The Girl Who Ate Everything

Blogging about food and whatever since 2004.

Bye, Taipei, and thanks for the despair juice

Night view of Taipei 101 from Xiangshan
The view of Taipei 101 from Xiangshan.

Last Monday night, as soon as I stepped off the airplane into the jetway at JFK Airport, a cloud of pressure swelled behind my eyes, driblets of despair juice threatening to spill out. It's over. You don't live in Taipei anymore. Sorry, America. I don't step foot on your soil for over nine months—the longest I've ever spared you of my presence—and this is the loving embrace you get.

I also felt like crying just after I boarded the plane in Taipei 16 hours earlier. And before then, while waiting in the security checkpoint line at the airport. And before then, when I was alone in my apartment, luggages fully packed to the point of hm-these-might-explode-on-the-plane-well-that's-a-risk-I'm-willing-to-take, with me sitting at the edge of the living room couch (green, fairly cushiony, standard IKEA) while staring blankly at the opposite wall (beige, flat, standard wall). I still had an hour before I had to leave for the airport, but I may as well have left then and there—the minutes drained away like seconds. All of that happened just in the afternoon before my flight back to the US. I won't delve into the week leading up to that flight. There was a good amount of stifled weepage, plus some real tears, most of which I sloppily wiped onto the clavicular region of my friends' shirts.

One is my favorite things about Taipei is living near a restaurant called Hot Cheese Potato. HOT CHEESE POTATO. They take take baked potatoes and douse them in cheesey goo and other toppings.
Like any warm-blooded mammal, I also miss living near a restaurant called Hot Cheese Potato.

What made leaving Taipei so much more painful than other places I've lived? I've missed plenty of people before; I've missed cities; I've missed schools. But I've never missed all three so intensely at the same time. And I don't mean to crap on my other friends, nor other cities I've lived in, nor other schools I've attended. The circumstances of my living in Taipei make it nearly impossible for anything else to match up to it. After seven years of of working at Serious Eats, I moved to Taipei to study Chinese, but it was more like a nine-month vacation during which I happened to be studying Chinese. I wasn't doing it for college credit, nor for future job prospects. I was just doing it for self-improvement, fueled by little more than self-imposed guilt for being yet another American with Taiwanese parents who couldn't speak nor read even a tenth-smidge of Chinese. I didn't have to work, and living in my dad's apartment meant I didn't have to pay rent. It was the closest experience I've had to living a dream, and very much like a dream I didn't know it was a dream until it was over.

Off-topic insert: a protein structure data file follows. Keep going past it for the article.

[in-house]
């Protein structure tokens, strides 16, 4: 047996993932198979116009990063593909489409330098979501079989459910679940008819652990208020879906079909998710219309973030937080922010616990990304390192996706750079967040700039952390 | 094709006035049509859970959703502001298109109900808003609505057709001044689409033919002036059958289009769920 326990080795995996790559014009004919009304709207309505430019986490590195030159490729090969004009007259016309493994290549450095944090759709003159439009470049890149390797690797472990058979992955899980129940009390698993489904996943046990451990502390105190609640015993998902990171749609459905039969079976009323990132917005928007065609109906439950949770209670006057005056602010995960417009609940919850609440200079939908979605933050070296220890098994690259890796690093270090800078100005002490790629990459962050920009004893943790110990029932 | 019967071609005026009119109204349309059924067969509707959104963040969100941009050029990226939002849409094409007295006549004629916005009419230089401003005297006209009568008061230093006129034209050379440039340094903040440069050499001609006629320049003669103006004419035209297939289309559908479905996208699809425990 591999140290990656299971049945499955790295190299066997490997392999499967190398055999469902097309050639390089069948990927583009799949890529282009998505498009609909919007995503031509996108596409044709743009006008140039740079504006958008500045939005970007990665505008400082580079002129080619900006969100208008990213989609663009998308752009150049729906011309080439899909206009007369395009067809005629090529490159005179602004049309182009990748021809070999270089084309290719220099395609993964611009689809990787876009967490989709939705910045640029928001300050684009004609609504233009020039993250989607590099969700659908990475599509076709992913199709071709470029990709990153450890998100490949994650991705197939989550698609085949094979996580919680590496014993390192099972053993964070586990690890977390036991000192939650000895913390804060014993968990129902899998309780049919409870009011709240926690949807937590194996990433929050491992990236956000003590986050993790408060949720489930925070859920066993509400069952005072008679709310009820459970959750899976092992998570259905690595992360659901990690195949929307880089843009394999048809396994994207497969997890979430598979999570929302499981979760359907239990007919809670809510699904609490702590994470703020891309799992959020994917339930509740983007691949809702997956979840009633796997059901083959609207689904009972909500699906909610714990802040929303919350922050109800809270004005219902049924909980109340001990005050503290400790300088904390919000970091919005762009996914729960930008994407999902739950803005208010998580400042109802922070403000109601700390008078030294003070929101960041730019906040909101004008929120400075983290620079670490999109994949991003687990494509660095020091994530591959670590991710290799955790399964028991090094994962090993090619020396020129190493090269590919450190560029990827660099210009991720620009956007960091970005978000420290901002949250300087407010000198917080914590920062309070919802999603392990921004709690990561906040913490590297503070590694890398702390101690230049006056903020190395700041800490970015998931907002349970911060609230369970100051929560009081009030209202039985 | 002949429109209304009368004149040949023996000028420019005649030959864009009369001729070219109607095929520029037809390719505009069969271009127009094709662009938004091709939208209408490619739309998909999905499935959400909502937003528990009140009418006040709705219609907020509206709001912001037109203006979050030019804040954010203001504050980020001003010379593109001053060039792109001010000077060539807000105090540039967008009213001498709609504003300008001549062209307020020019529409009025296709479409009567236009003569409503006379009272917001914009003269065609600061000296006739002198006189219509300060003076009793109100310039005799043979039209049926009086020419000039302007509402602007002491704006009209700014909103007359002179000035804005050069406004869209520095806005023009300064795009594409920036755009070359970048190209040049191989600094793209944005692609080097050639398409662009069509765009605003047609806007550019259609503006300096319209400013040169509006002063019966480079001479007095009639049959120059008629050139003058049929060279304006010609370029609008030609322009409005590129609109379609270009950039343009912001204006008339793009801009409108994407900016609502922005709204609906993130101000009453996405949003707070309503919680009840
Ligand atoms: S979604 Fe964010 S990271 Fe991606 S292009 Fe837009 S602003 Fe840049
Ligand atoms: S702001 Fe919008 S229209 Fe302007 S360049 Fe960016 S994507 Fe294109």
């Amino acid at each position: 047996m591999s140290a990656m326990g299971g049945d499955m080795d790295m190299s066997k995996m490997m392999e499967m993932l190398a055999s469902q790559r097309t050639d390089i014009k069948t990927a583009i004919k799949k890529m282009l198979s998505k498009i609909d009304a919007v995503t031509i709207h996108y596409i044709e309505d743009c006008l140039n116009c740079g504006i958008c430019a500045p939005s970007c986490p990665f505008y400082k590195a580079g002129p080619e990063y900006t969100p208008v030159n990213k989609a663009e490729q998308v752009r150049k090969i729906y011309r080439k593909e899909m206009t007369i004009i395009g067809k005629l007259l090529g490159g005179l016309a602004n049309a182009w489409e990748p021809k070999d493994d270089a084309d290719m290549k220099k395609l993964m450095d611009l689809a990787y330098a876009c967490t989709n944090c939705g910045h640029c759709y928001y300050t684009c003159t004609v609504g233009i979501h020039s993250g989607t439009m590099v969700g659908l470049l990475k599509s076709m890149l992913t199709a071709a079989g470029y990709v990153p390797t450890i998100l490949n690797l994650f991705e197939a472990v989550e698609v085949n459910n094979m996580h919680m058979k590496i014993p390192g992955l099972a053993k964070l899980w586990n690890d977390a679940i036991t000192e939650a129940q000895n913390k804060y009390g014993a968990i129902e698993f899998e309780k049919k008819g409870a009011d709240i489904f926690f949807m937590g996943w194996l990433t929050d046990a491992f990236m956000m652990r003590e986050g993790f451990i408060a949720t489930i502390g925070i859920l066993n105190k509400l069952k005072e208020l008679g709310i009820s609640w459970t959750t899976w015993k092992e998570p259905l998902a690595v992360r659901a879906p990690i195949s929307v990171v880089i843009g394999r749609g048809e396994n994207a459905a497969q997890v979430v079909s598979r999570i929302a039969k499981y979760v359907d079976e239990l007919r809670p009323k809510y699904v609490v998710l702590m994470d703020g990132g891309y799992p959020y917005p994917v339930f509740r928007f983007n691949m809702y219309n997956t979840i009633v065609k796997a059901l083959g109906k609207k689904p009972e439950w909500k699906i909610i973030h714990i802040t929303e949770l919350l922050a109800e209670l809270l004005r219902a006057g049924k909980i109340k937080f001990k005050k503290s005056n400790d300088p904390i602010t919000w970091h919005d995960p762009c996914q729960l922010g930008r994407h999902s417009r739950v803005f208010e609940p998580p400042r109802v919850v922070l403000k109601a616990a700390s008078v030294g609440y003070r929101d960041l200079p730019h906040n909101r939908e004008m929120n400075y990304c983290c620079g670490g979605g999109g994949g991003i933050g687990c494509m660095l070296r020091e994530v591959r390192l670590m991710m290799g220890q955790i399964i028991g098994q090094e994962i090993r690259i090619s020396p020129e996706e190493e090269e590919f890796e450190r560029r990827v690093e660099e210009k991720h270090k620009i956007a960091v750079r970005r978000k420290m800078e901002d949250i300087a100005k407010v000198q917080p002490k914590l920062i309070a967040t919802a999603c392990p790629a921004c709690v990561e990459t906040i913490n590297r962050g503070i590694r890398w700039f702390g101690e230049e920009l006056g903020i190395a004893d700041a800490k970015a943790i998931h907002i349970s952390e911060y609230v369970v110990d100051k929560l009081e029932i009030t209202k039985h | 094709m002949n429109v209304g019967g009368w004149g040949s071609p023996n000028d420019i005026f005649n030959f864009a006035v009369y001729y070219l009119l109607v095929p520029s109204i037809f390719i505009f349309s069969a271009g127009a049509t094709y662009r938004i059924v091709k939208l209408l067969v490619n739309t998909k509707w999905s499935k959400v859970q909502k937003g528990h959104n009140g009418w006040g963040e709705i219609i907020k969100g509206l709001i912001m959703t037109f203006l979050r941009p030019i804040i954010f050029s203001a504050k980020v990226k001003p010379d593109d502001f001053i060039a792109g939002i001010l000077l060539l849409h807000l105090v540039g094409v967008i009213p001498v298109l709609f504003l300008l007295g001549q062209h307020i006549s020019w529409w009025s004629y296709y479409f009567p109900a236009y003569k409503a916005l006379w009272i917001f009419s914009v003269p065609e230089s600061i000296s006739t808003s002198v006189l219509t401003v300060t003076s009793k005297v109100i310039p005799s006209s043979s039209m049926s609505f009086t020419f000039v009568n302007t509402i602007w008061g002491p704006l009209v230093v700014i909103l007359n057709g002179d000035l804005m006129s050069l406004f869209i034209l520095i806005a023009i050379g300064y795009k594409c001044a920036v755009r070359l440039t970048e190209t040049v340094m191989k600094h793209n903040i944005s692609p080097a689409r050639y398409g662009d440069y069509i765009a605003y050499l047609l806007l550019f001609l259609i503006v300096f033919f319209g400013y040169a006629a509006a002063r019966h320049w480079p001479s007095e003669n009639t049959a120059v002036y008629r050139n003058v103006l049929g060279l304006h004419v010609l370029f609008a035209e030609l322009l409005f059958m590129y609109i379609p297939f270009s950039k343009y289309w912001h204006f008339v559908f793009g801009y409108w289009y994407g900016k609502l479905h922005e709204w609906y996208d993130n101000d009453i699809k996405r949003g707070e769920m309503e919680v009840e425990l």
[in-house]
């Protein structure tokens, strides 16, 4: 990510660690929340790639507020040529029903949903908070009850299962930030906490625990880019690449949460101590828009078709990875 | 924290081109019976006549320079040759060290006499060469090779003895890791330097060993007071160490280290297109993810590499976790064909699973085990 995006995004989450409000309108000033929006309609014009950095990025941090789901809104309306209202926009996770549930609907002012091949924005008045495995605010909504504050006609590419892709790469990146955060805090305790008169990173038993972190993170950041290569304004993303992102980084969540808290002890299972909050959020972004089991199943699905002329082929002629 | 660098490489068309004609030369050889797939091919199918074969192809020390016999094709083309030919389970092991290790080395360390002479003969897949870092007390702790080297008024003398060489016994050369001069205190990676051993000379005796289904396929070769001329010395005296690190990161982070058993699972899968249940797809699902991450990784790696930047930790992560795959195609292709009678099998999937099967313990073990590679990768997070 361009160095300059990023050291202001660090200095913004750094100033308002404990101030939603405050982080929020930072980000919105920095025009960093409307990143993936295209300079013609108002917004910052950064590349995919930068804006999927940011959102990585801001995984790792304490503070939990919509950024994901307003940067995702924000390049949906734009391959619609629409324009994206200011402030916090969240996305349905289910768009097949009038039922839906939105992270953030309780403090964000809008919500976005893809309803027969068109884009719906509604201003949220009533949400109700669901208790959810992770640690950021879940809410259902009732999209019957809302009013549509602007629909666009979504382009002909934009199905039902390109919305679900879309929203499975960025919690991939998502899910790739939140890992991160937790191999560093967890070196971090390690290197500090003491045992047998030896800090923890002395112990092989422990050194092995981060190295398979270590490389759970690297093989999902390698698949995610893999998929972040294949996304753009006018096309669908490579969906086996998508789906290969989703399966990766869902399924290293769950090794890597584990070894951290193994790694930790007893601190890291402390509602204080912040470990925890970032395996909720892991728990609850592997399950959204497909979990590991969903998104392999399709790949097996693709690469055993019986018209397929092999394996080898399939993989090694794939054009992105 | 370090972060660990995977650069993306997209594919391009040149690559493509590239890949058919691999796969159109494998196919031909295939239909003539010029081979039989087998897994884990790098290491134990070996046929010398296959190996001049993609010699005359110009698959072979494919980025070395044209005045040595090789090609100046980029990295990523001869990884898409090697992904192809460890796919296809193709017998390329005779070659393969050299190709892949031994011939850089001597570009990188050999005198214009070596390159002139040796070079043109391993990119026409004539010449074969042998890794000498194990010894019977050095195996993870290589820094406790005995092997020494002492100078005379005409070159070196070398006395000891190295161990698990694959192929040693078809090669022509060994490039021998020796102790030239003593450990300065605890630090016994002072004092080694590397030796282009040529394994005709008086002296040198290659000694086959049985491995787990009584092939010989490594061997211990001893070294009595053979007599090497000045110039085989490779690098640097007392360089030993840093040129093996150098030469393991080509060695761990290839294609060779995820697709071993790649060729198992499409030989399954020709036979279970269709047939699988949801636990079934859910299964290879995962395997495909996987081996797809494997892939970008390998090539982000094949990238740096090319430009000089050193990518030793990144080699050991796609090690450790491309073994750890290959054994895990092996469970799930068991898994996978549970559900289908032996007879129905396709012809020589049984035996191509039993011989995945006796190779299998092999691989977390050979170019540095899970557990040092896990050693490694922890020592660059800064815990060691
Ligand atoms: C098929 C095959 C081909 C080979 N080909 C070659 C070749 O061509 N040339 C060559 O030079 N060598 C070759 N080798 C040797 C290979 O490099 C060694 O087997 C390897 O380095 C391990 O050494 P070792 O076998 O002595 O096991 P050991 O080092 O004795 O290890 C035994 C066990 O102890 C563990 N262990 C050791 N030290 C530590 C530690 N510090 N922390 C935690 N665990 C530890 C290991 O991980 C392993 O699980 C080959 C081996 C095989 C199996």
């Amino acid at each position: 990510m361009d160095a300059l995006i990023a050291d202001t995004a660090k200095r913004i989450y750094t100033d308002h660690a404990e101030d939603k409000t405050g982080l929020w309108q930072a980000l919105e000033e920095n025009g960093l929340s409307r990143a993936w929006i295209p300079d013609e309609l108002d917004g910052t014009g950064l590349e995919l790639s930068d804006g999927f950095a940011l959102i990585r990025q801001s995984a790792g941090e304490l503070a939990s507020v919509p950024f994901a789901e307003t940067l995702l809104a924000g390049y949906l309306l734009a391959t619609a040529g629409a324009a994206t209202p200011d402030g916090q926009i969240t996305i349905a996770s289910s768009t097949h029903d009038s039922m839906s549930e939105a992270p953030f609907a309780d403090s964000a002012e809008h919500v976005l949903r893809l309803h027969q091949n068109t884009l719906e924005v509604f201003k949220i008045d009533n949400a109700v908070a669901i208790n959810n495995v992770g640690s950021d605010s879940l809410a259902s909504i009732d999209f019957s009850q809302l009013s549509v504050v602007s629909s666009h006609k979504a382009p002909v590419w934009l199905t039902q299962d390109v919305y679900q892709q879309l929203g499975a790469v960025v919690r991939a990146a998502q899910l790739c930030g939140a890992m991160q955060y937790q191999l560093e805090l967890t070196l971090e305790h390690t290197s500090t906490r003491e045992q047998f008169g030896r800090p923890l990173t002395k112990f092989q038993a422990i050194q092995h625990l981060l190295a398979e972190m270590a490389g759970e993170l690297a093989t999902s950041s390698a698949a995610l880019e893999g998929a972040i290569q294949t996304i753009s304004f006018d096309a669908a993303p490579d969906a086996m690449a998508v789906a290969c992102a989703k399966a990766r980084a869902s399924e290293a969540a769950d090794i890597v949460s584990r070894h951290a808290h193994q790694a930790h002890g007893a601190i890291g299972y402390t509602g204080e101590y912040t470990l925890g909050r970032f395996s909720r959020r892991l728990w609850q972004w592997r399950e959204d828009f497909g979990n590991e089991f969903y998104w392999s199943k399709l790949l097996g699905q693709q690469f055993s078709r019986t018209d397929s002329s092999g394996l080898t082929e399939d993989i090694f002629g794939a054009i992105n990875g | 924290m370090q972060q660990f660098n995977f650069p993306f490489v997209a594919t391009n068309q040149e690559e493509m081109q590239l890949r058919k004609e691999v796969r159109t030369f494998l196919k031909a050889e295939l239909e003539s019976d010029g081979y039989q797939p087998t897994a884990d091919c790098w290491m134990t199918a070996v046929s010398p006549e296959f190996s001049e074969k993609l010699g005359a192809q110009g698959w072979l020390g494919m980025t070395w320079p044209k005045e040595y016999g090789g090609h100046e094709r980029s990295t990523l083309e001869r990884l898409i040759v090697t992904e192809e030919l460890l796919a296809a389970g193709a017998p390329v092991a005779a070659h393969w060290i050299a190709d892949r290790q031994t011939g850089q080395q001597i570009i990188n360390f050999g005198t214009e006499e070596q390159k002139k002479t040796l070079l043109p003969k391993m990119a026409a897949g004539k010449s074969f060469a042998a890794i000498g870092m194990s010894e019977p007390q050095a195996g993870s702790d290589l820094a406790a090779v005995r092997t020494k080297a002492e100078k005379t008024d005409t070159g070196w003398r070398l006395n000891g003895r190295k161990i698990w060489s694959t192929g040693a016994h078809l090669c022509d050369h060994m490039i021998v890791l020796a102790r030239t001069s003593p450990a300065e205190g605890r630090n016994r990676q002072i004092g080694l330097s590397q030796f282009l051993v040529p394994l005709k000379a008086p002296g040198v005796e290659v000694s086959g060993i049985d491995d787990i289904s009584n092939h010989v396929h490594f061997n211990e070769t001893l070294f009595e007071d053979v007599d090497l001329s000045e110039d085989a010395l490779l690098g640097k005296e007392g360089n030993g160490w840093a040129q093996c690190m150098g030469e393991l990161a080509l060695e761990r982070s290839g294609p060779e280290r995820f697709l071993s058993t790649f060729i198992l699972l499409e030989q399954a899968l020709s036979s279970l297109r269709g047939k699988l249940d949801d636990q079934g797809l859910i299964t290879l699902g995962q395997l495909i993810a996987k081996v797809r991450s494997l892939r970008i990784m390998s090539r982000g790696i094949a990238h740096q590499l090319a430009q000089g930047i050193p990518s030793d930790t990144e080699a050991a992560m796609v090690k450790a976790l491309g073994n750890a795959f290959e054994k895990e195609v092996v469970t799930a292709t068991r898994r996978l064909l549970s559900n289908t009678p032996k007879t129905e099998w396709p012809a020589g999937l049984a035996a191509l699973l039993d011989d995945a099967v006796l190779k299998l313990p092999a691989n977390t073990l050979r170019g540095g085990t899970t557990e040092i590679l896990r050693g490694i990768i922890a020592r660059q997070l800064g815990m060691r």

Chocolate chip cookies!
Homemade chocolate chip cookies, to put you in the right frame of mind. Thanks to my cookie-making buddies Ying-Le and Charlotte.

Words cannot do justice to the awesome people I met in Taiwan. ...I...I really don't know where to begin. But here's my fruitless attempt. Imagine your favorite baked good—chocolate chip cookies, if you're me. You have an endless mountain of these cookies, fresh-out-of-the-oven, golden brown with soft, slightly chewy centers and crisp edges. The air is saturated with butter, sugar, and chocolate. You get to eat these cookies whenever you want, as well as perpetually breathe a cloud of sweet butter, without ever getting tired of them. Imagine the joy. Maybe a bit too much joy. You might get sick. It's a lot of cookies. Also, butter cloud. But whatever. I'm not a pro at translating cookies to human emotions, but that might be an approximation of what it felt like hanging out with my friends in Taiwan, as well as well as being greeted by the friendliest of shopkeepers at my favorite establishments. I didn't know what it felt like to be a regular until I lived in Taipei.

Me and the Hualien crew